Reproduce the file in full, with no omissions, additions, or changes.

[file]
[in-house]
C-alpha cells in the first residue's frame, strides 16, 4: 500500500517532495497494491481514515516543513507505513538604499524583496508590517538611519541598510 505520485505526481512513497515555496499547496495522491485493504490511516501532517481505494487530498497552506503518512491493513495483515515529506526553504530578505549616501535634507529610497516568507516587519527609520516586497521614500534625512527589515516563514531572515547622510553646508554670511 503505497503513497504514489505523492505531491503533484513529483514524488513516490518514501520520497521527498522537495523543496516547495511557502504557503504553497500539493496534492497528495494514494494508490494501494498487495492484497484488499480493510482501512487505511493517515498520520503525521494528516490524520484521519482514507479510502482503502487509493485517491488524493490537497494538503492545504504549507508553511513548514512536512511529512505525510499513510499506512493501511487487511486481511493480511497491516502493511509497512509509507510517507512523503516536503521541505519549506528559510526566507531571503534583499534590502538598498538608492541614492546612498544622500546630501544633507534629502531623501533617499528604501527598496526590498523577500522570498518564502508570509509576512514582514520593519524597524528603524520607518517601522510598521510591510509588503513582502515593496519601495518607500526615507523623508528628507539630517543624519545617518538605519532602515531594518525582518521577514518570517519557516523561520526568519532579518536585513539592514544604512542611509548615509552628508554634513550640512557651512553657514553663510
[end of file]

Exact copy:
[in-house]
C-alpha cells in the first residue's frame, strides 16, 4: 500500500517532495497494491481514515516543513507505513538604499524583496508590517538611519541598510 505520485505526481512513497515555496499547496495522491485493504490511516501532517481505494487530498497552506503518512491493513495483515515529506526553504530578505549616501535634507529610497516568507516587519527609520516586497521614500534625512527589515516563514531572515547622510553646508554670511 503505497503513497504514489505523492505531491503533484513529483514524488513516490518514501520520497521527498522537495523543496516547495511557502504557503504553497500539493496534492497528495494514494494508490494501494498487495492484497484488499480493510482501512487505511493517515498520520503525521494528516490524520484521519482514507479510502482503502487509493485517491488524493490537497494538503492545504504549507508553511513548514512536512511529512505525510499513510499506512493501511487487511486481511493480511497491516502493511509497512509509507510517507512523503516536503521541505519549506528559510526566507531571503534583499534590502538598498538608492541614492546612498544622500546630501544633507534629502531623501533617499528604501527598496526590498523577500522570498518564502508570509509576512514582514520593519524597524528603524520607518517601522510598521510591510509588503513582502515593496519601495518607500526615507523623508528628507539630517543624519545617518538605519532602515531594518525582518521577514518570517519557516523561520526568519532579518536585513539592514544604512542611509548615509552628508554634513550640512557651512553657514553663510